(Pictured: David T. Stevenson, CRI Policy Director)
Center For Energy & Environmental Policy
Delaware government policies to reduce carbon dioxide emissions by mandating the use of premium cost, unreliable wind and solar power, combined with emission taxes on electric generation, have very clearly led to non-competitive electric prices. High electric prices also hurt the poor and the economy through high monthly electric bills and the loss of tens of thousands of high-paying blue-collar jobs.
While CRI has stopped the expansion of these job-killing policies until now, pressure is growing to expand mandates that may lead to electricity outages and the addition of an emission tax on gasoline of up to 46 cents per gallon. In the next two years, the resources of this Center will be directed to continue our success in fighting such policies that have done virtually nothing to reduce emissions. Several of those initiatives include:
Establishing CRI as a leading source for sound energy and environmental policy information in Delaware and nationally, capitalizing on the Center’s reputation for credibility and effectiveness.
Moving Delaware government at all levels to adopt sound energy and environmental policies that balance environmental concerns with cost and reliability, thus boosting conservation and the economy.
Recruiting, training, and supporting State Policy Network affiliates, federal agencies, and Congress about state and national energy and environmental issues, therefore leveraging CRI’s policy initiatives currently impacting Delaware.
Success on energy policy in Delaware is closely tied to similar success nationally and in other states. Center Director David Stevenson has become a nationally recognized expert on energy and environmental policy. He had served on President Trump’s EPA transition team, testified before Congress, influenced policy decisions through unique research, made speeches to national audiences, filled numerous requests for state think tank policy training, and testified before state legislatures around the country.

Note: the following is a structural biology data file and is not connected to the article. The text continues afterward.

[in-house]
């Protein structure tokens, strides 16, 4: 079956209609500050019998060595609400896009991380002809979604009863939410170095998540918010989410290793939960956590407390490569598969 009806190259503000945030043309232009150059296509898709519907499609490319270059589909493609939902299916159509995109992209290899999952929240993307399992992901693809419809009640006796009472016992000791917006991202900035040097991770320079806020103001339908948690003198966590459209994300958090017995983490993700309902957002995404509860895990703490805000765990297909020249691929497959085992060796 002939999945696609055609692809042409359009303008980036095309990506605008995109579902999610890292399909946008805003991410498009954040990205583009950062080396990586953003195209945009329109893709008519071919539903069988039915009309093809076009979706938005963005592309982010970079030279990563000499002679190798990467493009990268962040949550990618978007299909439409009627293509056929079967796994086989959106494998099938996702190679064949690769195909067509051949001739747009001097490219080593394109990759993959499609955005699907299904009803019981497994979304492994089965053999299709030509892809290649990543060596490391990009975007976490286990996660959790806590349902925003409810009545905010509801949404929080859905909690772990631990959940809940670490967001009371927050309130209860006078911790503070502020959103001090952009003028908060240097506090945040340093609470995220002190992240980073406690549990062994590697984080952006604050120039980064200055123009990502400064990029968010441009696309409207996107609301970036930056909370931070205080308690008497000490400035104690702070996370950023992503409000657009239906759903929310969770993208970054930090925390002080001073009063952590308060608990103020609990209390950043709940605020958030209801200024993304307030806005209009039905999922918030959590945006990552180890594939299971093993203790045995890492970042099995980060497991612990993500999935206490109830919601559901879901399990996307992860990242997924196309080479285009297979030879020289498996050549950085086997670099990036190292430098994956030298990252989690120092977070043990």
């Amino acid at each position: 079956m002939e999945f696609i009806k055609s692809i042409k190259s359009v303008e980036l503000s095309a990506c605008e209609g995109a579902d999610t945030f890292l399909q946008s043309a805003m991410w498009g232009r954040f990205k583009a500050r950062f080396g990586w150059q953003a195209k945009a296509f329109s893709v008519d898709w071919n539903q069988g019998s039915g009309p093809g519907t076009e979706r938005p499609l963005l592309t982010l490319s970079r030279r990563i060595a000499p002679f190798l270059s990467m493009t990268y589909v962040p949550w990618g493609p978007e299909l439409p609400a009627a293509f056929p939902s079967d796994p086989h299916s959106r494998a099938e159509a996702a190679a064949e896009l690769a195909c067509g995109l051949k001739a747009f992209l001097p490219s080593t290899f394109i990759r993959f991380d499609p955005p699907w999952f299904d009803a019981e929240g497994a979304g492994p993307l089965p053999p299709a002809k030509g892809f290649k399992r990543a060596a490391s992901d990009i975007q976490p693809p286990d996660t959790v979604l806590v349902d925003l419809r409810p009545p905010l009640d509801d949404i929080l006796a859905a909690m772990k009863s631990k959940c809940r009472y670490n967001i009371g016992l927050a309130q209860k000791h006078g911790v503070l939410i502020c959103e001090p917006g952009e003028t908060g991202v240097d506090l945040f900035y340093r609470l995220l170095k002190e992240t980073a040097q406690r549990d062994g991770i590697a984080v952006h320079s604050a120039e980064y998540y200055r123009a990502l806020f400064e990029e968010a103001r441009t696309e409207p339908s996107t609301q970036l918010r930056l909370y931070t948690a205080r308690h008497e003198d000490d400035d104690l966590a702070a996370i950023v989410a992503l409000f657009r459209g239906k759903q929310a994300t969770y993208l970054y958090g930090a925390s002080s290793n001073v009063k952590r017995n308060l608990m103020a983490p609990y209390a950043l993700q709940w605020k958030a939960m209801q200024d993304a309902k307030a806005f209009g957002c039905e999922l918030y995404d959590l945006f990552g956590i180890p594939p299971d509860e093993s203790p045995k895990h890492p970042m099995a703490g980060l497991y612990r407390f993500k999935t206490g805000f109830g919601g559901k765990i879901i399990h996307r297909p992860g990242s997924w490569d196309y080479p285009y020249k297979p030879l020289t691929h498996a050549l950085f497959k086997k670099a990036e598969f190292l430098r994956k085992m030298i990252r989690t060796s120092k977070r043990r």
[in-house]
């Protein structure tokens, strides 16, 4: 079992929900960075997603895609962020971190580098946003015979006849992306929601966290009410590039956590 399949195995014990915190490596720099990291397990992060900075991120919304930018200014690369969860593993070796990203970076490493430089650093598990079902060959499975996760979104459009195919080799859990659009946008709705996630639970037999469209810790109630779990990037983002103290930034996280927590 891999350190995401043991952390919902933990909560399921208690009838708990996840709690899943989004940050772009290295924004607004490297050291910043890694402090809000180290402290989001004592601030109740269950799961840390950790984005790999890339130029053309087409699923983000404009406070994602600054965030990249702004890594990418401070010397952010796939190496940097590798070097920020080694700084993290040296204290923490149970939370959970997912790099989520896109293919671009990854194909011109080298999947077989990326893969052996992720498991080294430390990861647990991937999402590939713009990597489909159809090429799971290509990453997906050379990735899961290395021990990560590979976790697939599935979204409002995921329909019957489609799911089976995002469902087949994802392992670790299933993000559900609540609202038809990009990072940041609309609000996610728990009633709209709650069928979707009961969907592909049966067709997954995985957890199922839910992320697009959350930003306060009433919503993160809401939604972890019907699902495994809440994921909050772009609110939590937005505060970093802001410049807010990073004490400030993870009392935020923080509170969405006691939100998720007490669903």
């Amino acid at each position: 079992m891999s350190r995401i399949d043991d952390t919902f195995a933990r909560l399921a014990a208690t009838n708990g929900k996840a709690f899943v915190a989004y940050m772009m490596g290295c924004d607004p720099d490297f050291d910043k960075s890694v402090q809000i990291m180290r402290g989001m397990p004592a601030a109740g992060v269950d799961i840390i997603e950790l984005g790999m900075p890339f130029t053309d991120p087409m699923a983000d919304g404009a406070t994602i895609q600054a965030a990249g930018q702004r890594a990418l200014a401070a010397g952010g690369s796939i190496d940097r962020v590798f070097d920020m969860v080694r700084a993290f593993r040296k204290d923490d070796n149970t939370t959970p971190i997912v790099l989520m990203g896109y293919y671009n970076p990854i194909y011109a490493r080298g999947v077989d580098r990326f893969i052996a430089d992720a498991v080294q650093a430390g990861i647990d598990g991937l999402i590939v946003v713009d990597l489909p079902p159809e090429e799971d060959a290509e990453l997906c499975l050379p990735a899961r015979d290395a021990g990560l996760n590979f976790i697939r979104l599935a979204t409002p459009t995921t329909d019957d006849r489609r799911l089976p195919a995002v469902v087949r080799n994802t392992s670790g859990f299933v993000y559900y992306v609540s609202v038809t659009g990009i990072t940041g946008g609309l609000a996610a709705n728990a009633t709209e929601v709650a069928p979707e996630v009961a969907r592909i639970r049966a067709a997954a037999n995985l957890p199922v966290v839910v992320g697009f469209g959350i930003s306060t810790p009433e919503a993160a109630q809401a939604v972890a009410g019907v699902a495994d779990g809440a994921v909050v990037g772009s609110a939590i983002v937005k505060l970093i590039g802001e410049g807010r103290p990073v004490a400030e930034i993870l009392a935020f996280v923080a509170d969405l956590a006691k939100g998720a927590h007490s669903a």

Products made in the EVRAZ Claymont, Delaware, steel mill are less profitable than two other manufacturing facilities in Portland, Oregon, and Regina, Saskatchewan. As prices and volume slipped from foreign competition it was an obvious choice to close the Claymont facility. W...
*as first published in the News Journal Dec. 16, 2013
Upwind power plants are not causing significant pollution in Delaware or in other mid-Atlantic and Northeast states as is commonly believed. For the first time, Delaware will meet all air-quality standards this year. It is time to ce...
Originally published December 8, 2015, at delawareonline.com and December 9 in The News Journal.
The Indian River Power Plant in Millsboro is in the cross hairs for closure. NRG Corporation invested $360 million in air pollution control technology a few years ago and it is now tie...
The primary purpose of the Caesar Rodney Institute is to improve Delaware’s economy through state policy reform. We expect this effort to lead to more and better jobs. For some of our citizens, work is not a possibility and they need assistance to get by. Recently we helped create a new ...